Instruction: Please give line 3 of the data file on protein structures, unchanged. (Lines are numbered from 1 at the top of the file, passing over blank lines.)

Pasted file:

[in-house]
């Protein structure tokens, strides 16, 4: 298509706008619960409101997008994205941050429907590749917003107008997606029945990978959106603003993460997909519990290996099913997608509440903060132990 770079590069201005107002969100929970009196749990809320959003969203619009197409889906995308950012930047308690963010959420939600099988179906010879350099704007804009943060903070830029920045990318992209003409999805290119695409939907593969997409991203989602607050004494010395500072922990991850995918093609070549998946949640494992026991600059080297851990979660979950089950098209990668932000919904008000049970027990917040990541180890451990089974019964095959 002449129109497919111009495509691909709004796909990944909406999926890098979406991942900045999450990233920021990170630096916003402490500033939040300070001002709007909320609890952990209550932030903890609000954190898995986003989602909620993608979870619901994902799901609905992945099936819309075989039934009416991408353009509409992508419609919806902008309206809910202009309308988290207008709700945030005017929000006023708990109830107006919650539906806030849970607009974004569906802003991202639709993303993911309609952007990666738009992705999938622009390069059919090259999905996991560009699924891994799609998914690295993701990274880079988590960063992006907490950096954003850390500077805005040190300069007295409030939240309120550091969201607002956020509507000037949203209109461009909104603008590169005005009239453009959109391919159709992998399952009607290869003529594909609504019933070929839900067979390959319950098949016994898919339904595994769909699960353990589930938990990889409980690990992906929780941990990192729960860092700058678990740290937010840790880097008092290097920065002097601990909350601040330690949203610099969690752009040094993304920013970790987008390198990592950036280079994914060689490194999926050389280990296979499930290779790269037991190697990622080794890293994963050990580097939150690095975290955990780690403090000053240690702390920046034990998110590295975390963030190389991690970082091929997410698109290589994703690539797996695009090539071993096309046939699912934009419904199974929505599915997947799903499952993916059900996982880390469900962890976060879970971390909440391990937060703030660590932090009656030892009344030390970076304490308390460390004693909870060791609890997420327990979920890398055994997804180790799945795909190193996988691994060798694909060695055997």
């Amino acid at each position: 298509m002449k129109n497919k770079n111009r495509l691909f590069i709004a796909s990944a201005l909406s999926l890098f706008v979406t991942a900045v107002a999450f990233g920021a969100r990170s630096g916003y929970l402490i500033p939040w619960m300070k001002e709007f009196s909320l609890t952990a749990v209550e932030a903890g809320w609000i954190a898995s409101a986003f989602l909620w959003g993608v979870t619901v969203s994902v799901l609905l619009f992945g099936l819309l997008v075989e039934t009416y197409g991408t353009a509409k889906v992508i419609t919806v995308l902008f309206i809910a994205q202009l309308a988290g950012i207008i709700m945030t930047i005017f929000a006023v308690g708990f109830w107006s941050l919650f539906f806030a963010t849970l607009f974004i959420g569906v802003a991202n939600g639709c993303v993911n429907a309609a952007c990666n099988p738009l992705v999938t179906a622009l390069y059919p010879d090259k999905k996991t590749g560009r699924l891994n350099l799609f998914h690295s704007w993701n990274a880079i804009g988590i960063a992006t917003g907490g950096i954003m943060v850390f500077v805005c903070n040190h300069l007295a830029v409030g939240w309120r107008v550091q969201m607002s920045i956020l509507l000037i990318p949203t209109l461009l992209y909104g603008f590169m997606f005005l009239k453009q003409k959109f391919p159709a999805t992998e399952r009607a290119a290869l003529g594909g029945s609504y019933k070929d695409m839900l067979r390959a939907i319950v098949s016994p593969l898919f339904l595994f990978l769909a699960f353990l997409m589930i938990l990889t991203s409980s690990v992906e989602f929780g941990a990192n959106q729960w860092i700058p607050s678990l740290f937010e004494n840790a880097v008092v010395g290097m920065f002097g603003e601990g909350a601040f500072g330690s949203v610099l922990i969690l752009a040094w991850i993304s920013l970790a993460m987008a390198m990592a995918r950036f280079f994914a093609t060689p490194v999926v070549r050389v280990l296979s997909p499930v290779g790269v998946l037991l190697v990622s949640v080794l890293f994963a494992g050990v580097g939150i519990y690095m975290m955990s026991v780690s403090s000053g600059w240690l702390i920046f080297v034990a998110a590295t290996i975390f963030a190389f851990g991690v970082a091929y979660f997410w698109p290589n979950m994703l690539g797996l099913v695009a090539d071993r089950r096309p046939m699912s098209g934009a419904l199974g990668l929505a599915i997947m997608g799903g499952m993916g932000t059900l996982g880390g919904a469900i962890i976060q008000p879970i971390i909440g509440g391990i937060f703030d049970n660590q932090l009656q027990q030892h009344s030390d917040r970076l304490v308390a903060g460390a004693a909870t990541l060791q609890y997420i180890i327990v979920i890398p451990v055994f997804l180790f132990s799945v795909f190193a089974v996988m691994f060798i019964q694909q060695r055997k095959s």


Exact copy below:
């Amino acid at each position: 298509m002449k129109n497919k770079n111009r495509l691909f590069i709004a796909s990944a201005l909406s999926l890098f706008v979406t991942a900045v107002a999450f990233g920021a969100r990170s630096g916003y929970l402490i500033p939040w619960m300070k001002e709007f009196s909320l609890t952990a749990v209550e932030a903890g809320w609000i954190a898995s409101a986003f989602l909620w959003g993608v979870t619901v969203s994902v799901l609905l619009f992945g099936l819309l997008v075989e039934t009416y197409g991408t353009a509409k889906v992508i419609t919806v995308l902008f309206i809910a994205q202009l309308a988290g950012i207008i709700m945030t930047i005017f929000a006023v308690g708990f109830w107006s941050l919650f539906f806030a963010t849970l607009f974004i959420g569906v802003a991202n939600g639709c993303v993911n429907a309609a952007c990666n099988p738009l992705v999938t179906a622009l390069y059919p010879d090259k999905k996991t590749g560009r699924l891994n350099l799609f998914h690295s704007w993701n990274a880079i804009g988590i960063a992006t917003g907490g950096i954003m943060v850390f500077v805005c903070n040190h300069l007295a830029v409030g939240w309120r107008v550091q969201m607002s920045i956020l509507l000037i990318p949203t209109l461009l992209y909104g603008f590169m997606f005005l009239k453009q003409k959109f391919p159709a999805t992998e399952r009607a290119a290869l003529g594909g029945s609504y019933k070929d695409m839900l067979r390959a939907i319950v098949s016994p593969l898919f339904l595994f990978l769909a699960f353990l997409m589930i938990l990889t991203s409980s690990v992906e989602f929780g941990a990192n959106q729960w860092i700058p607050s678990l740290f937010e004494n840790a880097v008092v010395g290097m920065f002097g603003e601990g909350a601040f500072g330690s949203v610099l922990i969690l752009a040094w991850i993304s920013l970790a993460m987008a390198m990592a995918r950036f280079f994914a093609t060689p490194v999926v070549r050389v280990l296979s997909p499930v290779g790269v998946l037991l190697v990622s949640v080794l890293f994963a494992g050990v580097g939150i519990y690095m975290m955990s026991v780690s403090s000053g600059w240690l702390i920046f080297v034990a998110a590295t290996i975390f963030a190389f851990g991690v970082a091929y979660f997410w698109p290589n979950m994703l690539g797996l099913v695009a090539d071993r089950r096309p046939m699912s098209g934009a419904l199974g990668l929505a599915i997947m997608g799903g499952m993916g932000t059900l996982g880390g919904a469900i962890i976060q008000p879970i971390i909440g509440g391990i937060f703030d049970n660590q932090l009656q027990q030892h009344s030390d917040r970076l304490v308390a903060g460390a004693a909870t990541l060791q609890y997420i180890i327990v979920i890398p451990v055994f997804l180790f132990s799945v795909f190193a089974v996988m691994f060798i019964q694909q060695r055997k095959s």